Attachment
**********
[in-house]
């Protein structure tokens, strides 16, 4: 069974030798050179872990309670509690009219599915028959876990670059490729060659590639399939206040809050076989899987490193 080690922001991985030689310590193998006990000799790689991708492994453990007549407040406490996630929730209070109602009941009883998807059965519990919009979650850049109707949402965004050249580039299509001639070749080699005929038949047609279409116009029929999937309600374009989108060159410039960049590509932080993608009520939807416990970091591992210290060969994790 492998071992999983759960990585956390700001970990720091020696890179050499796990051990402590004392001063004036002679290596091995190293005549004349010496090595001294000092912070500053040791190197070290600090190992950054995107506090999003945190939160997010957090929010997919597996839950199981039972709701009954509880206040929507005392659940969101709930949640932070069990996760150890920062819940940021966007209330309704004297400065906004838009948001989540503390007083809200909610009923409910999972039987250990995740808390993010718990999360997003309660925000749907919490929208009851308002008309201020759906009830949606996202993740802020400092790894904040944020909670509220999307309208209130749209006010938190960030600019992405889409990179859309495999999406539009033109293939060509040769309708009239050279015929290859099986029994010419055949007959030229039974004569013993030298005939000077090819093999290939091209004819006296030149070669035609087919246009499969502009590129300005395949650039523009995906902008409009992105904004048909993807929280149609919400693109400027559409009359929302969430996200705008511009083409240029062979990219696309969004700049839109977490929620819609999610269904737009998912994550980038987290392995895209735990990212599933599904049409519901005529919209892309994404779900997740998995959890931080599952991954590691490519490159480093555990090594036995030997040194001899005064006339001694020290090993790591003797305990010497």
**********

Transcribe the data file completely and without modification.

[in-house]
């Protein structure tokens, strides 16, 4: 069974030798050179872990309670509690009219599915028959876990670059490729060659590639399939206040809050076989899987490193 080690922001991985030689310590193998006990000799790689991708492994453990007549407040406490996630929730209070109602009941009883998807059965519990919009979650850049109707949402965004050249580039299509001639070749080699005929038949047609279409116009029929999937309600374009989108060159410039960049590509932080993608009520939807416990970091591992210290060969994790 492998071992999983759960990585956390700001970990720091020696890179050499796990051990402590004392001063004036002679290596091995190293005549004349010496090595001294000092912070500053040791190197070290600090190992950054995107506090999003945190939160997010957090929010997919597996839950199981039972709701009954509880206040929507005392659940969101709930949640932070069990996760150890920062819940940021966007209330309704004297400065906004838009948001989540503390007083809200909610009923409910999972039987250990995740808390993010718990999360997003309660925000749907919490929208009851308002008309201020759906009830949606996202993740802020400092790894904040944020909670509220999307309208209130749209006010938190960030600019992405889409990179859309495999999406539009033109293939060509040769309708009239050279015929290859099986029994010419055949007959030229039974004569013993030298005939000077090819093999290939091209004819006296030149070669035609087919246009499969502009590129300005395949650039523009995906902008409009992105904004048909993807929280149609919400693109400027559409009359929302969430996200705008511009083409240029062979990219696309969004700049839109977490929620819609999610269904737009998912994550980038987290392995895209735990990212599933599904049409519901005529919209892309994404779900997740998995959890931080599952991954590691490519490159480093555990090594036995030997040194001899005064006339001694020290090993790591003797305990010497």